College of New Caledonia Connecting Communities Through Digital Delivery Instruction
Delivering a variety of programing to communities in a service area spanning almost 12 per cent of the province has its challenges. Technology, however, has always stood at the forefront of higher education.
To address these challenges, the College of New Caledonia (CNC) has invested in new technology to expand educational opportunities for hundreds of students at its six community campuses.
The technology is called Digital Delivery Instruction, or DDI, and offers an immersive learning experience collecting students from different campuses into a live and interactive classroom through the use of up-to-date videoconferencing technology.
In 2015, CNC installed its first DDI classroom. Since then, it has enabled students to take classes in their communities that historically would not have been available in the past due to low enrolment.
“Students benefit greatly when they are able to study where they live,” said CNC President Henry Reiser. “Using this innovative and immersive delivery technology, students are be able to take a wider array of courses in their own community.”
The ability to study in her community is what empowered Nikki Chapdelanie to pursue her educational dreams of becoming at nurse at CNC’s Lakes District campus in Burns Lake.
In 2017, Chapdelanie discovered CNC Lakes District campus would be launching a Practical Nursing (PN) program. There were four prerequisite courses needed before she could apply. As some classes weren’t available in her community, this hurdle could have been a major setback for Chapdelanie’s dream of becoming a nurse. Luckily, that wasn’t the case.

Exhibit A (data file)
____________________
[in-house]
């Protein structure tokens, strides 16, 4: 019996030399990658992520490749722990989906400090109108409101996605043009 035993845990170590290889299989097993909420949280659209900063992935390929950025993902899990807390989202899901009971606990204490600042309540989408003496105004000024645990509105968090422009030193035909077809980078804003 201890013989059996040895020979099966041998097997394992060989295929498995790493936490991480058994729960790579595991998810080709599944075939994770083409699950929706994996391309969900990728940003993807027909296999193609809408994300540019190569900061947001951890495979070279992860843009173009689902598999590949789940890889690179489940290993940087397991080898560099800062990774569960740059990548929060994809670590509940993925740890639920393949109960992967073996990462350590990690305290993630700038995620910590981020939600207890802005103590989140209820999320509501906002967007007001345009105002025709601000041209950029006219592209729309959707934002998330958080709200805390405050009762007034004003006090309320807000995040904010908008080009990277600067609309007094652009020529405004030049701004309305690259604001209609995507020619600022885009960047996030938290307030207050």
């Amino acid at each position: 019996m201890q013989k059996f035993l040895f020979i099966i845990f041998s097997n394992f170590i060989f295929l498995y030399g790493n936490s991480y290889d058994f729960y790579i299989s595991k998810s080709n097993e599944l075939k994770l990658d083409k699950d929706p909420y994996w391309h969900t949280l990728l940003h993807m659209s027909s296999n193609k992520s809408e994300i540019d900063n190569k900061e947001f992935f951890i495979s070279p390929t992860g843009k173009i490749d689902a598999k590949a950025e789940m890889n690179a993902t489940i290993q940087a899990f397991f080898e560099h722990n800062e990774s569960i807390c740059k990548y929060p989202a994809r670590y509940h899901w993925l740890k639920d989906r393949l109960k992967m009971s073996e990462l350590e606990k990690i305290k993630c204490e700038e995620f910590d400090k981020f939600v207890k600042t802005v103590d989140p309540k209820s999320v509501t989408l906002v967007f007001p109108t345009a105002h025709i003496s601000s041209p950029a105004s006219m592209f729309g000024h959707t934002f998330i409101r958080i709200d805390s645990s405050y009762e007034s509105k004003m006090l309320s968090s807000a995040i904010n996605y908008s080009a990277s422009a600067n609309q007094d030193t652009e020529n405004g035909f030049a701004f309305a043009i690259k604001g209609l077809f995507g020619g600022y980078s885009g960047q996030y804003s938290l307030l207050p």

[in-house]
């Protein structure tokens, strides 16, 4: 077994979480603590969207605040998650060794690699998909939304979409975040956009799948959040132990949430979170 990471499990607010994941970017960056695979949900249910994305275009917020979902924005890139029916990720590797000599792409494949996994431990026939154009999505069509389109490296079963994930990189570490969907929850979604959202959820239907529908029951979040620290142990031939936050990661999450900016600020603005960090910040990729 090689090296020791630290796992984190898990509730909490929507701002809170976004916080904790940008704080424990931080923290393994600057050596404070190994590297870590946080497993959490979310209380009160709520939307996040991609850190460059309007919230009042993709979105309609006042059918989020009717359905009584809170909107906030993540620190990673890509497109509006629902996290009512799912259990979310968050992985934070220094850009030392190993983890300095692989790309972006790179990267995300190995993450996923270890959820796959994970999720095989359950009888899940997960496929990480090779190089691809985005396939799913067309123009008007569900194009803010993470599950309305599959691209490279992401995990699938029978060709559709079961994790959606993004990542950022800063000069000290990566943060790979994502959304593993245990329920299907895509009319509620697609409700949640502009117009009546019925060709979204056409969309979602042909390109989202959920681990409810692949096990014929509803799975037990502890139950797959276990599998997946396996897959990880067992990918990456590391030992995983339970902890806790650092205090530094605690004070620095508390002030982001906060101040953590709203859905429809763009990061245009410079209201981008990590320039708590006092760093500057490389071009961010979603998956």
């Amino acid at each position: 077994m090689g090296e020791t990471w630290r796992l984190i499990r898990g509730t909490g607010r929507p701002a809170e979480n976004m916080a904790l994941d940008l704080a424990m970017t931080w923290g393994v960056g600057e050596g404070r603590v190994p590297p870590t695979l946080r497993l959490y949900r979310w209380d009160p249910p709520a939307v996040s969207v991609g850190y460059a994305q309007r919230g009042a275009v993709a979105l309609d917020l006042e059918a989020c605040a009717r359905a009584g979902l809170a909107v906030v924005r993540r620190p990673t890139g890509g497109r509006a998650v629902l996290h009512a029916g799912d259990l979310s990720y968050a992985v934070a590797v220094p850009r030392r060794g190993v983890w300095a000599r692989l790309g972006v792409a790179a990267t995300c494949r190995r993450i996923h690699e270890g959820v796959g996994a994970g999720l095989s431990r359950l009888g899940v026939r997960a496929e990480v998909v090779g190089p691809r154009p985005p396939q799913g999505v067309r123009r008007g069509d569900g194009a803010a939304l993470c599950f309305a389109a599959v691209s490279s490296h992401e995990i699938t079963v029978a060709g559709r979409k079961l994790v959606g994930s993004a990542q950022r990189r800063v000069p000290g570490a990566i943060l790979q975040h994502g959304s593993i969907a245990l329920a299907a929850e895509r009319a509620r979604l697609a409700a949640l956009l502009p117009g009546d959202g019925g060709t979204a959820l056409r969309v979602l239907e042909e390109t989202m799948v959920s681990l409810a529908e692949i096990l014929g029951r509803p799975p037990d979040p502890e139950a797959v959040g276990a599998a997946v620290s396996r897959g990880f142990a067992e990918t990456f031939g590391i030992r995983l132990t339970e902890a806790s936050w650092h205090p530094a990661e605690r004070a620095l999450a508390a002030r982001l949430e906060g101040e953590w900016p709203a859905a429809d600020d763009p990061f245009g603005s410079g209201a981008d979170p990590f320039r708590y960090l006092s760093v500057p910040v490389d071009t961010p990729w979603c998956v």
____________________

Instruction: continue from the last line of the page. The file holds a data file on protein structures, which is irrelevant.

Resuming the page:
CNC’s new “Pathways to Practical Nursing” preparatory program offered a combination of face-to-face and DDI instruction. Chapdelanie, along with other prospective PN students in Burns Lake and surrounding communities, enrolled in the program. For Biology 103, she was connected with 16 students from all of CNC’s community campuses.
“DDI was a lot better than online learning,” she said. “Just like any classroom, there were engaging group discussions with people from all different communities. I see a future where all sorts of courses can be offered in Burns Lake through DDI.”
Chapdelanie has successfully completed the prerequisites she needed and is ready to enter the PN program at CNC’s Lakes District campus in September 2018.
“I don’t know how I could have taken any of those courses if I had to leave my family,” she said. “DDI opened doors for me and my fellow students to succeed.”
DDI experienced tremendous growth and has expanded to all CNC’s community campuses since its implementation in 2015. In the 2017/2018 academic year, the College delivered 31 courses with 695 student registrations via DDI, an increase from 23 courses and 643 student registrations in 2016/2017.
The potential of DDI is wide-reaching. The technology can be installed into smaller First Nations communities and offer relevant and quality programming to students without having to relocate.
“We believe DDI can bridge the gap that distance has on access to education,” Reiser said.